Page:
Not for legal use: Polaroid passport photos on wet plate collodion
Wet plate collodion doesn’t spring to mind as either the most practical or in fact, legal approach to creating passport photographs but that didn’t stop EMULSIVE interviewee #196 Markus Hofstaetter from giving it a shot.
Markus isn’t a stranger to large and ultra large format wet plate photography, regularly shooting 30x40cm (12×16”) plates for his portraiture and more absurd projects.
These latest efforts to produce passport-sized photos are among his smallest. Here’s the setup: a Polaroid Miniportrait modified to shoot wet plate, softbox and (hidden) 6000-watt flash generator.
Markus got in touch to tell me a little about this project and I obviously had to ask him “WHY?”:
“My first Idea was to get a cheap stereo camera that fits with the upcoming stereo camera project I spoke about in my interview. I wanted to show people how easy it can be to do. Obviously, the portrait lenses of the Polaroid Miniportrait camera do not produce very ‘plastic’ images – you need wide angle lenses for that.”
“The only other option to get a better 3D effect would be the use of f/16 or f/32, so I could move my subject further away and still get them in sharp focus. Although I guess you can imagine nobody wants to shoot wet plates of people at f/32 (f/8 is already a shot in the dark!)”
“The funny thing is the camera has an integrated tape measure to help position the subject.”
“After I shot my first wet plate with it, I just loved to fool around with the machine and in the future, it will be another camera my customers can book and have fun with. I will also use it during my upcoming workshops in Vienna and at my late March exhibition in Muckendorf with a Speedlite and my last packages of Fuji FP-100 C instant film.”
About the camera and shoot:
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“The small (f/8) aperture lenses of the Polaroid Miniportrait camera, its fixed focus of 1.2 feet and the super low sensitivity of the wet plate (about 0.5 ISO!) gave me a few challenges. The built-in tape measure helped in one respect but speed was a big one.”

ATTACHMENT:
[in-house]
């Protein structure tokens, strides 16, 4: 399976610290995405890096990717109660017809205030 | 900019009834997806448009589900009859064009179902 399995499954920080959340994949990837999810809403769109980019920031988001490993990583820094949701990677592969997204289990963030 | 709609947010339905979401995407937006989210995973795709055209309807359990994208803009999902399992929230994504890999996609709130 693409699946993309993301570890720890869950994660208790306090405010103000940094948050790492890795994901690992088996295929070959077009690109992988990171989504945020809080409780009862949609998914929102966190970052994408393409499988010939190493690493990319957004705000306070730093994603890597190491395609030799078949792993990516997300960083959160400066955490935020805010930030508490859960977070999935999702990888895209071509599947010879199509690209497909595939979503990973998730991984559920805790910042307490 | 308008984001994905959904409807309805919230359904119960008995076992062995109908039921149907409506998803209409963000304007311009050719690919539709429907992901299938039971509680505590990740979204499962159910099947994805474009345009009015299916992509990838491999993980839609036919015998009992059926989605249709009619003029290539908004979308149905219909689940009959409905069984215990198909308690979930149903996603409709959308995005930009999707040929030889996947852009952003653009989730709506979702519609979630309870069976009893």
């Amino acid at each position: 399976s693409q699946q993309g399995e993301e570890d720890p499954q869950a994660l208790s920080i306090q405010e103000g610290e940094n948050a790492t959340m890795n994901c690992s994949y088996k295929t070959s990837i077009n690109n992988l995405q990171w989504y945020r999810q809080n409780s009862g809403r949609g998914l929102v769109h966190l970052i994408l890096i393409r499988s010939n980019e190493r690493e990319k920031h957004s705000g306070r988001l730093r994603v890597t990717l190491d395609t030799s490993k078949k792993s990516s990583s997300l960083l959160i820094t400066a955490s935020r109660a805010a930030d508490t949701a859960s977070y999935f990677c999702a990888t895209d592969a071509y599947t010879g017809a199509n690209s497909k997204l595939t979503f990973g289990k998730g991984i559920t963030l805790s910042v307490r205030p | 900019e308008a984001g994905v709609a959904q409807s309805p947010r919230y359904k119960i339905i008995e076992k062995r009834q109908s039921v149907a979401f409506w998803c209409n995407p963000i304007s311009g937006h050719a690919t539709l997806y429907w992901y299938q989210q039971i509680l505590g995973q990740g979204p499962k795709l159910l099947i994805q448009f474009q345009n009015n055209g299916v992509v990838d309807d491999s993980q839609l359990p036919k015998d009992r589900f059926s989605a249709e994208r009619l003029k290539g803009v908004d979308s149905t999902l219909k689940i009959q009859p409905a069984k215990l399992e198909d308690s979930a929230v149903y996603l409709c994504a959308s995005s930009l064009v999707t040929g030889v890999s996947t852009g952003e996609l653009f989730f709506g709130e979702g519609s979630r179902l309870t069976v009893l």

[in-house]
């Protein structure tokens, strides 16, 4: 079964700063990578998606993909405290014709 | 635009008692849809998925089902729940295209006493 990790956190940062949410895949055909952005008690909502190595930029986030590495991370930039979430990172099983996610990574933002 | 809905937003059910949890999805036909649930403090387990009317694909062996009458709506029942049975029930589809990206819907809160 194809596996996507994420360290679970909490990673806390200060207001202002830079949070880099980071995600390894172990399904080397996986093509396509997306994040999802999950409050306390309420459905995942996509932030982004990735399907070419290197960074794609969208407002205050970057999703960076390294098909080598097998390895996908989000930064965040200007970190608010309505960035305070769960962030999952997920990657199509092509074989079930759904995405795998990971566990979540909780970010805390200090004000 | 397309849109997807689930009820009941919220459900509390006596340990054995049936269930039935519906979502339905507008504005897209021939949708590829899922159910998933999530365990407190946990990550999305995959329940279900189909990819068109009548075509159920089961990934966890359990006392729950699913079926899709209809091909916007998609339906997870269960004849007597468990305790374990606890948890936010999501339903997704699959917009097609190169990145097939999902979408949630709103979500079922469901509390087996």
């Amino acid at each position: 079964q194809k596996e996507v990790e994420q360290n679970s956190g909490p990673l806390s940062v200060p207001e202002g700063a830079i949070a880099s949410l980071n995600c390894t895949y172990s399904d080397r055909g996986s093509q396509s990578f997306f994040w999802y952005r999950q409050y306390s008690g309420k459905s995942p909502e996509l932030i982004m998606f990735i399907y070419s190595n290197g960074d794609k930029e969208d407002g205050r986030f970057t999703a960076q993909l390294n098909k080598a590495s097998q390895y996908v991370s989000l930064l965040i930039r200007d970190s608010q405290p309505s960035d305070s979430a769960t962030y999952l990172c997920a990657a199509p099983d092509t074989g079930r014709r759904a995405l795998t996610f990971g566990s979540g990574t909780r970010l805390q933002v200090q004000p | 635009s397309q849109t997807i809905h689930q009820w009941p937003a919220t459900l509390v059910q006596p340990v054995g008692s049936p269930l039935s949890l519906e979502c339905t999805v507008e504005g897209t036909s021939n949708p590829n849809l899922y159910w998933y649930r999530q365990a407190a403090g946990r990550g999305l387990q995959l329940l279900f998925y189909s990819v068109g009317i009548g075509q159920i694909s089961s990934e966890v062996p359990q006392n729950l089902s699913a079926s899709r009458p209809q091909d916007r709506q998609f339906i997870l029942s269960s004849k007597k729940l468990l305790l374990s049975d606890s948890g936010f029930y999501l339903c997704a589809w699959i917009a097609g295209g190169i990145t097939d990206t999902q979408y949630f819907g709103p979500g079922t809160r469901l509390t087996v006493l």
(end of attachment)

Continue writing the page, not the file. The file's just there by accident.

“In the end, my Hensel Tria 6000 flash generator at max power with a Grand Mini 85 softbox was enough to help me get the correct exposure. Using a 6000-watt flash might sound a bit shocking but when you work it out, it was perfect: 1/60 second at f/8, EI 0.5! you could shoot in bulb mode or even at 1/125 if the apertures were variable”
“Lighting the portraits was one issue, the other was how to hold the wet plate in the camera. I took some advice from friend and fellow wet plate photographer Jim Kost and used an empty Fuji FP-100C shell and some foam to hold it in place. It was a quick hack but very effective.”
“The passport photos are not EU-compliant* but they are FUN and the camera will most likely be at my next workshop. Next for me is finishing my ultra large format stereo wet plate camera, although I’m still waiting for time to put everything all together. These passport photos were a welcome distraction.”
* Sadly, the photos from this camera are never likely to be EU-compliant for use in passports (or any other country for that matter). As Markus tells me:
“for Austria at least, the regulations state that images must be in color and printed with a matt finish. The regulations also state that the person has to have a neutral facial expression – no way this is happening in front of my camera when I work with it!”
If you’re not already following Markus on social media, look him up over on Twitter, Facebook or IG. When you’re done, please check out his February 2019 interview here on EMULSIVE or more of his wet plate and film photography.
You’ll also find plenty of inspirational articles, photos and videos over on his blog covering his process for handheld wet plate photography, large format wet plate macro photography and of course, his regular wet plate workshops. Well worth checking out.
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